Acute febrile illness is the medical term used to describe a sudden fever or elevation in body temperature. This happens when the body is invaded by a pathogen and the immune system is activated to fight it off. In this lesson, learn about the symptoms and treatment options.
What Is Acute Febrile Illness?
When the body is invaded by a foreign pathogen like a virus or bacteria, the immune system kicks into gear and tries to fight the infection before it has a chance to spread. When this happens, the body’s temperature is elevated to try to kill off the pathogen, and this results in what we call a fever.
Acute febrile illness is when a fever develops suddenly; specifically, the body temperature rises above 37.5 degrees Celsius (99.5 degrees Fahrenheit).
If you’ve ever been sick, you’ve probably experienced having a fever, and you know how hard it can be to determine the underlying cause. Acute febrile illness can occur whenever the body is invaded by some type of infectious disease, but it is especially worrisome in tropical and sub-tropical regions where serious diseases loom. These can include malaria, dengue, typhoid, chikungunya, Leptospirosis, scrub typhus, influenza, encephalitis, histoplasmosis, enteric fever, rickettsiosis, Hantavirus, and many, many others.
Specifically, the hypothalamus is the part of the brain responsible for regulating body temperature, and it may decide to elevate body temperature in response to an infection.
In addition to causing elevated body temperature, acute febrile illness can be accompanied by headaches, dizziness, sweats, chills, muscle pain, joint pain, and weakness. Sometimes it’s also affiliated with respiratory symptoms like coughing or wheezing. A fever in itself isn’t necessarily cause for alarm; however, it becomes problematic when the body temperature gets too high or lasts for an extended amount of time.
In infants or very young children, fever may be accompanied by seizures (called febrile seizures). These are generally harmless (although they can be very scary to witness), though it’s recommended to take children to the doctor the first time they experience a febrile seizure. They can be recurring, so it’s best to make sure they aren’t indicative of a more serious cause.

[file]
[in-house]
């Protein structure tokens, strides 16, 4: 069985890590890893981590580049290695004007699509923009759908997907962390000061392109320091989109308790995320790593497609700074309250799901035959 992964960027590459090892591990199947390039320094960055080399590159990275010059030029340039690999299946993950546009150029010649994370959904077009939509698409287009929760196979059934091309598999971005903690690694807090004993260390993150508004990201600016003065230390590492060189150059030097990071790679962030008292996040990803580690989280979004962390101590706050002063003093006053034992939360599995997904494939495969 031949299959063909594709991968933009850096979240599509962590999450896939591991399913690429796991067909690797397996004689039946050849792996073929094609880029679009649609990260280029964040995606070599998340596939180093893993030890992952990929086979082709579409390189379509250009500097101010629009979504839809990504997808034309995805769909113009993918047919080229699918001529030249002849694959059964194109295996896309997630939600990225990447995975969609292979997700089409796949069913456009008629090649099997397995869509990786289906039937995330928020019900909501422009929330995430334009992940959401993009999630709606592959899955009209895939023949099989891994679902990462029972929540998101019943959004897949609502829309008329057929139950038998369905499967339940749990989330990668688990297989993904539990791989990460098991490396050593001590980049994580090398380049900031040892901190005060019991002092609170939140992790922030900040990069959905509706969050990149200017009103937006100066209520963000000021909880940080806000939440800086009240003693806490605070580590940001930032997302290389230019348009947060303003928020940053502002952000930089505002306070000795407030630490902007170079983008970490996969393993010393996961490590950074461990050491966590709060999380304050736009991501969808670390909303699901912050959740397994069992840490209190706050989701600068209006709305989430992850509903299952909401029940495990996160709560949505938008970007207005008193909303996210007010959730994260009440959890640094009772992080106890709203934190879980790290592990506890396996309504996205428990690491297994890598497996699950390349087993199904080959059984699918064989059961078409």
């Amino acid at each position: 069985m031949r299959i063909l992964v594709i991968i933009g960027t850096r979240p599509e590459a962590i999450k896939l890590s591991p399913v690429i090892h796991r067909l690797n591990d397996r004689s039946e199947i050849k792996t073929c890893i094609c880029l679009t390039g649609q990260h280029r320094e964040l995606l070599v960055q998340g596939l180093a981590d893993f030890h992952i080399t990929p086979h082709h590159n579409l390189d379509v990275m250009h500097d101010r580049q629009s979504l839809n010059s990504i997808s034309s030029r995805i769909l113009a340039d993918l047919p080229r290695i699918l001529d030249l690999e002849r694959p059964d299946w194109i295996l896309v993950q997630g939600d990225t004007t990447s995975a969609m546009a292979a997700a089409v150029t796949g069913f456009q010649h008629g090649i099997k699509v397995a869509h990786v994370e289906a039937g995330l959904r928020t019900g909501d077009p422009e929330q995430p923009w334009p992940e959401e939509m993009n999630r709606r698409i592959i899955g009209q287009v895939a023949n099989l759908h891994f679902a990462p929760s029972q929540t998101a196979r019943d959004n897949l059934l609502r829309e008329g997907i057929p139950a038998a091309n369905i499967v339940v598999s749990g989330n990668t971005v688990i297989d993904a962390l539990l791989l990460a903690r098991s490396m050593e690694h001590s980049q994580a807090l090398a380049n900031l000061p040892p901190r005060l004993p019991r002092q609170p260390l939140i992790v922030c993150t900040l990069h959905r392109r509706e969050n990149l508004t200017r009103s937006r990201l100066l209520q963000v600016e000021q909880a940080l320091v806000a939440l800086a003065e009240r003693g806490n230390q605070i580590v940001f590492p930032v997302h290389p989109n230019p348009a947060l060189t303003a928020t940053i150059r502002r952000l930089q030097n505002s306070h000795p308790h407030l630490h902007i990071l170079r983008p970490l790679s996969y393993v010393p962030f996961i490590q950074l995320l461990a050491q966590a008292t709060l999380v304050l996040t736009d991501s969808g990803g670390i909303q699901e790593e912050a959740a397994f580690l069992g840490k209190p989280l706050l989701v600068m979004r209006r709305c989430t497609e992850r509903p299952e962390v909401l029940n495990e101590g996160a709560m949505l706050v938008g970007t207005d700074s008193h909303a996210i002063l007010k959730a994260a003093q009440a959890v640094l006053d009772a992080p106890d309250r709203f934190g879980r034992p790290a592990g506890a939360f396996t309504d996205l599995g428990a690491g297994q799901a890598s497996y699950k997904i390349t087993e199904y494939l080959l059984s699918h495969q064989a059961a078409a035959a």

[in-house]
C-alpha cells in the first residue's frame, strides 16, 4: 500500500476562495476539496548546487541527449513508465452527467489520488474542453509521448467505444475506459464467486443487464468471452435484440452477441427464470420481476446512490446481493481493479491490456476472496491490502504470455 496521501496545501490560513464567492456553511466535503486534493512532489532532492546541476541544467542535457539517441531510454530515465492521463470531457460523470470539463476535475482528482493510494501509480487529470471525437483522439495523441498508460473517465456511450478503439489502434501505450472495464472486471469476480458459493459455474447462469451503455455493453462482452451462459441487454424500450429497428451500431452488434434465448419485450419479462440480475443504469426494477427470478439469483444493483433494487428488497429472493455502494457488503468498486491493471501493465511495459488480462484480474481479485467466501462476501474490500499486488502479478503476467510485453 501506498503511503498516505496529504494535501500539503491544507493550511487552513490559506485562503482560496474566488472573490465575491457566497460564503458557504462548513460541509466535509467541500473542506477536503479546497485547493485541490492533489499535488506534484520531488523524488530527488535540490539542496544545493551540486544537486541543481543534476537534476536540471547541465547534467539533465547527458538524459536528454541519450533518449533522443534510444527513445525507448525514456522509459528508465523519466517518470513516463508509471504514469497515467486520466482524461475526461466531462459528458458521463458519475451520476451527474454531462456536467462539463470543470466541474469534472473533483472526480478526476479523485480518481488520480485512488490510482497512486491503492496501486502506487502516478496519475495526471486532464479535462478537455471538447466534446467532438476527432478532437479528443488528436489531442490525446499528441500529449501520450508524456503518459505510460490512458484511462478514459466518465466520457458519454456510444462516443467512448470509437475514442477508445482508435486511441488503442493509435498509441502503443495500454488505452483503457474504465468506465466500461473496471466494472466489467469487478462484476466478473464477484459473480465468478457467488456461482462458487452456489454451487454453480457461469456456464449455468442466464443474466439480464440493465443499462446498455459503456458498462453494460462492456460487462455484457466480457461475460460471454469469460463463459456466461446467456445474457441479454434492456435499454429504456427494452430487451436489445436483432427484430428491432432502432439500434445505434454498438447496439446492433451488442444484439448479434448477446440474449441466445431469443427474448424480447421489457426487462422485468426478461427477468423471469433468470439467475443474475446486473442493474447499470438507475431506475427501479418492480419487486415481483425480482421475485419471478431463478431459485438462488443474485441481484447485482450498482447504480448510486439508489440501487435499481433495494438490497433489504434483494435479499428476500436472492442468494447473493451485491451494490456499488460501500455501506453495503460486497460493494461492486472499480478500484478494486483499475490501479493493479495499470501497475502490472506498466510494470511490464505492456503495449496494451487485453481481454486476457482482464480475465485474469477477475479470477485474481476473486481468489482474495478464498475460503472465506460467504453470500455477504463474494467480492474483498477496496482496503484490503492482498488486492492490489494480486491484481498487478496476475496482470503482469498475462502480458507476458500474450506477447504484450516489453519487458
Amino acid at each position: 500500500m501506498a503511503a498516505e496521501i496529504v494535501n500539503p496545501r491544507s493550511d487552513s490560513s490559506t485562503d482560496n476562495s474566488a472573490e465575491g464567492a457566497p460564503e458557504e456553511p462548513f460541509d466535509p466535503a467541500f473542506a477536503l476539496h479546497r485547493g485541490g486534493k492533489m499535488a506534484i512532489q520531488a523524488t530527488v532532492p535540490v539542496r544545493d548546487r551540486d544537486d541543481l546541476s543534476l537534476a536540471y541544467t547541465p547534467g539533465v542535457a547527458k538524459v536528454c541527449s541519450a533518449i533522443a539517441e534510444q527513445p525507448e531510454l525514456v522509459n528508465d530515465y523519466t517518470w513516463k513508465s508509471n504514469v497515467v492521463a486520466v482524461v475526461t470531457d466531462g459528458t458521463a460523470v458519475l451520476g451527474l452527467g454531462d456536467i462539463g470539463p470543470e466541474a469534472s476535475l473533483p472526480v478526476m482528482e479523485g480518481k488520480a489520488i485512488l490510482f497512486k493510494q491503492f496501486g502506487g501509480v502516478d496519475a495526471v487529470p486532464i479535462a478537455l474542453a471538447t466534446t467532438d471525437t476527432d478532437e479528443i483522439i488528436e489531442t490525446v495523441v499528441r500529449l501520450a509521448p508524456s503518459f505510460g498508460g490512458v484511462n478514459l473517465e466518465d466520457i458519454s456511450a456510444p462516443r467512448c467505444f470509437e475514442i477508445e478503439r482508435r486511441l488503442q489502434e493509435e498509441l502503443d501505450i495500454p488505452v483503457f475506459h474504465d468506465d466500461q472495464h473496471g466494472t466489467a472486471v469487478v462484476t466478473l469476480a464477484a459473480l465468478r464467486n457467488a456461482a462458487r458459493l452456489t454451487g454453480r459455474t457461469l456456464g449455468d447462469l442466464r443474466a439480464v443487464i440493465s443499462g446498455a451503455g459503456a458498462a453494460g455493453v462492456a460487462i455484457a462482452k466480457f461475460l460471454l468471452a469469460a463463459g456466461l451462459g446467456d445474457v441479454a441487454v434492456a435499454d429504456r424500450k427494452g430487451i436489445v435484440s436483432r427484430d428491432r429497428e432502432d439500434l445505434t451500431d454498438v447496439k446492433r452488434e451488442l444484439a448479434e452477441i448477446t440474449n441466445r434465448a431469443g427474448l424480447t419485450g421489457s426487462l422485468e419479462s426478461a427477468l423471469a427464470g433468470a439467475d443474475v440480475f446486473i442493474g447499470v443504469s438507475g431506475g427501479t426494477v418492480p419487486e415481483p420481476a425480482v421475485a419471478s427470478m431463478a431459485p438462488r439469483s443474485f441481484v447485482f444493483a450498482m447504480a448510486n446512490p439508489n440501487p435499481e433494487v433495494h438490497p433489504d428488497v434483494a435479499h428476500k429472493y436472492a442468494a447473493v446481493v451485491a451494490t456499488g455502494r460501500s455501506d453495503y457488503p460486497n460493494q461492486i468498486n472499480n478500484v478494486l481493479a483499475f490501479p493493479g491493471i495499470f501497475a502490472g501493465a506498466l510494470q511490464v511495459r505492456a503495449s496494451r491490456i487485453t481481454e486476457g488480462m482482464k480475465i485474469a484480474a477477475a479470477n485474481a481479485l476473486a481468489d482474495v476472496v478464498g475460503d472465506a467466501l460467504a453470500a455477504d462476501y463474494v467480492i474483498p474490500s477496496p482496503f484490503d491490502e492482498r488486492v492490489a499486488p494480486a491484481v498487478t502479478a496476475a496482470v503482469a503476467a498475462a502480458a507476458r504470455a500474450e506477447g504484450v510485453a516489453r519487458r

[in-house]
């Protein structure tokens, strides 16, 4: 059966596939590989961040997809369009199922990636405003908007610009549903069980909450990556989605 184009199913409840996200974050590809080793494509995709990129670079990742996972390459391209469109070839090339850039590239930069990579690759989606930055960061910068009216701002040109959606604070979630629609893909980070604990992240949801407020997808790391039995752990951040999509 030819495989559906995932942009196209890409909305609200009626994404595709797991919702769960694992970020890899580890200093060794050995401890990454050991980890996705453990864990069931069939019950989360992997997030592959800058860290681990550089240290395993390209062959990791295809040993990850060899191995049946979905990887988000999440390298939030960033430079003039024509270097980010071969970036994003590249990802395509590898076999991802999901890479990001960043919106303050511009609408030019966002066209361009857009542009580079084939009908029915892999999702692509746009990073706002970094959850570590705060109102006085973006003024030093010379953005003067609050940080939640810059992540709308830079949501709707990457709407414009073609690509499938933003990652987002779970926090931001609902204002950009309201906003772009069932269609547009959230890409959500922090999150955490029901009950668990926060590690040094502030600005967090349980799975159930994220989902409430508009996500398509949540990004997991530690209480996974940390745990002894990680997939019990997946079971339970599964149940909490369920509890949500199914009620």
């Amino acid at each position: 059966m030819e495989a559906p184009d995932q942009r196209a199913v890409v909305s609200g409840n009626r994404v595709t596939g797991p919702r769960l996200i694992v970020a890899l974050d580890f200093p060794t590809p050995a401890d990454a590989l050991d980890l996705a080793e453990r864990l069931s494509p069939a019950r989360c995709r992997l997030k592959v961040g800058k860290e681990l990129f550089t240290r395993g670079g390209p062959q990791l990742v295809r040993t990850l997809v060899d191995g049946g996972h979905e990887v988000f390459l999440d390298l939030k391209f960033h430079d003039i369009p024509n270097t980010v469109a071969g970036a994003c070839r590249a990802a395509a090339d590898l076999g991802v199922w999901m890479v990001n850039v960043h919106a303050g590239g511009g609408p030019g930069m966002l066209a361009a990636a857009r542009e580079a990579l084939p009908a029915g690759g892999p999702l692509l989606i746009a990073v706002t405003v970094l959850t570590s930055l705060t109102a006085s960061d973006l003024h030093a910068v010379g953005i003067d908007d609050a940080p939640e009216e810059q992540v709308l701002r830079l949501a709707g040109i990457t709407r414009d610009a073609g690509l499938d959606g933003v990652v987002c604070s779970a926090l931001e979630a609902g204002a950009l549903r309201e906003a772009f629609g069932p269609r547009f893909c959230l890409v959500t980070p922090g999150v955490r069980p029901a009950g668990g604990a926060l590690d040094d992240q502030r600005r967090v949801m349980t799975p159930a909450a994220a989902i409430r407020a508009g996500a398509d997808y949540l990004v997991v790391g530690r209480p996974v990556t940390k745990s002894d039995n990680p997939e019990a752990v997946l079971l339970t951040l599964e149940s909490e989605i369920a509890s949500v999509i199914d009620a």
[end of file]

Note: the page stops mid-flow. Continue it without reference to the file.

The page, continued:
Treating Acute Febrile Illness
We’ve learned that there are quite a few infectious agents that can result in acute febrile illness, so this makes treating a fever difficult. It’s critical to successfully identify the underlying cause so that treatment can be targeted. This is relatively easy in countries or regions with easy access to laboratory diagnostic tests, but in many parts of the world (especially those where the more serious diseases are prevalent), these diagnostic capabilities are lacking. The World Health Organization provides lists of possible causes based on how long the person has had symptoms.
For example, if the infection is caused by some type of bacteria, an antibiotic may be administered. In cases where the cause is still unknown, it may be necessary to treat the patient by keeping them cool with damp towels or even a cool-water bath. Without identifying the causing agent, prolonged fever can lead to brain damage, organ failure, or even death.
These typically become concerns at temperatures higher than 40 degrees Celsius.
Acute febrile illness is the medical term for elevated body temperature (or a fever). This is the body’s natural reaction to invasion by an infectious disease or pathogen. Typically, acute febrile illness is characterized by a sudden rise in body temperature to levels above 37.5 degrees Celsius, and the associated symptoms can include headaches, dizziness, chills, sweats, weakness, or muscle pain.Unfortunately, there are many possible causes, particularly in tropical and sub-tropical regions.
These can include malaria, dengue, typhoid, chikungunya, Leptospirosis, scrub typhus, influenza, encephalitis, histoplasmosis, enteric fever, rickettsiosis, and Hantavirus, among others. Identifying this underlying cause is critical to successful treatment, though capabilities may be limited in underdeveloped areas.